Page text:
In addition, the Respondents applied to dismiss the complaint under s. 27(d)(i) of the Code by which the proceeding would not benefit the complainant. The Respondents argued that any monetary damages awarded to D.D. would not benefit him since he was receiving Persons with Disability benefits and would have to turn the awarded money to the provincial government. The Tribunal declined to make a determination on this issue.

Ultimately, the Tribunal denied the Respondents’ application to dismiss the complaint and encouraged the parties to take advantage of the mediation services offered by the Tribunal. In denying the Respondents’ application, the Tribunal was not concluding that D.D.’s complaints would likely succeed, rather that, “it has surpassed the low threshold of conjecture and requires a hearing for the Tribunal to make factual findings about what actually occurred.”


Lang v Nation-Wide Home Services Corp., 2020 AHRC 34
May 1, 2020
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Daryl Lang, the complainant, filed a complaint alleging discrimination in employment on the ground of physical disability contrary to section 7(1) and section 8 of the Alberta Human Rights Act. The complainant alleged that during her interview with the respondent, she was asked inappropriate questions that addressed her visual impairment. The complainant further alleged that discrimination occurred in her employment interview when she was asked about her transportation to the workplace and whether assistive technology affected her speed. Following the interview, the complaint was informed that she had not gotten the position and that it was filled. The complainant stated that within minutes of this information, she noticed the Kijiji job advertisement had been reposted.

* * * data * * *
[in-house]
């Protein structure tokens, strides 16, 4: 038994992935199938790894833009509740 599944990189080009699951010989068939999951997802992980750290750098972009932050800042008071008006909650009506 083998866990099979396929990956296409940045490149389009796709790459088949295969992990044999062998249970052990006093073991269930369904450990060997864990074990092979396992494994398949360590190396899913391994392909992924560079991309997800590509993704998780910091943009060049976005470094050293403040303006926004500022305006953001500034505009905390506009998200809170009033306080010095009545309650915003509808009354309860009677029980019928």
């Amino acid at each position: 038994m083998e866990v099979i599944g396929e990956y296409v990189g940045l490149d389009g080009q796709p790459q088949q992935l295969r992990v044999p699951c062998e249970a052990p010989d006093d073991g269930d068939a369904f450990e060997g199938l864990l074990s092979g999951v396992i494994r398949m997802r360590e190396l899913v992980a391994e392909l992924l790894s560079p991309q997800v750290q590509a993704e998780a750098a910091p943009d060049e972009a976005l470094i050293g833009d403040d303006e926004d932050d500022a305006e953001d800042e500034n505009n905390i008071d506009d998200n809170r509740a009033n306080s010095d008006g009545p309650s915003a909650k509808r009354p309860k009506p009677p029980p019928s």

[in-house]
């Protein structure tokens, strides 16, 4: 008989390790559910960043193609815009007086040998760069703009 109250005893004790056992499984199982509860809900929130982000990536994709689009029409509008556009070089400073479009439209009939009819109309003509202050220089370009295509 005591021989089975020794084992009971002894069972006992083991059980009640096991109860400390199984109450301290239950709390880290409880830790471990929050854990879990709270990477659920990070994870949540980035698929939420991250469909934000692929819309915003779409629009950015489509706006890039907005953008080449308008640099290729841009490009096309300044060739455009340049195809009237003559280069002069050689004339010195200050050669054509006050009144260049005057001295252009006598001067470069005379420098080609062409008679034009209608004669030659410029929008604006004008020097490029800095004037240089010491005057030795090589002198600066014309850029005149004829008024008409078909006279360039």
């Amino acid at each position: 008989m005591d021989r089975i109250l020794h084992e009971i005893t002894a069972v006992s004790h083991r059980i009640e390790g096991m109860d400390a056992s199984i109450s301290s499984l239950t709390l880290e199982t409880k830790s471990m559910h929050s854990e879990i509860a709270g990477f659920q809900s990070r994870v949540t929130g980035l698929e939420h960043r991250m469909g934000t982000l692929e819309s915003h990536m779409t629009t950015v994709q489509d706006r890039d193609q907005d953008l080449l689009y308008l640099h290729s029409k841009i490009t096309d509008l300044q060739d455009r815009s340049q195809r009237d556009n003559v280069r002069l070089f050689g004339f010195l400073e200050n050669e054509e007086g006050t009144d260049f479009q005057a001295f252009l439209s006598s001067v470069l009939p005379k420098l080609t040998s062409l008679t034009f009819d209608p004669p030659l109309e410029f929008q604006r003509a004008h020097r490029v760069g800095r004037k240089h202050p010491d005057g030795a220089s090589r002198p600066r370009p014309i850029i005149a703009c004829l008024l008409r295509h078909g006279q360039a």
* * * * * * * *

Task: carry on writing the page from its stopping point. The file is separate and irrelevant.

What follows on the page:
The Tribunal stated that it is for the complainant to demonstrate that her physical disability was a factor in her employment dealings with the respondent, yet the evidence failed in that regard. The respondent had provided a reasonable non-discriminatory explanation for the respondent’s decision not to consider the complainant’s candidacy further. With regard to the advertisement and being told that the position was filled, there was no evidence that the person who informed the complainant that the position was filled had knowledge of the complainant’s candidacy or authority to speak to the complainant in matters of hiring. The Tribunal did not find that the interview questions asked of the complainant, the respondent’s disposition of the complainant’s candidacy, or the continued advertising of the ISR position constituted human rights discrimination. Ultimately, the Tribunal held that the complainant had not satisfied the legal burden of proof to establish that she at experienced discrimination on the basis of physical disability and dismissed the Complaint. 


There are no relevant decisions for this month.


There are no relevant decisions for this month.


There are no relevant decisions for this month.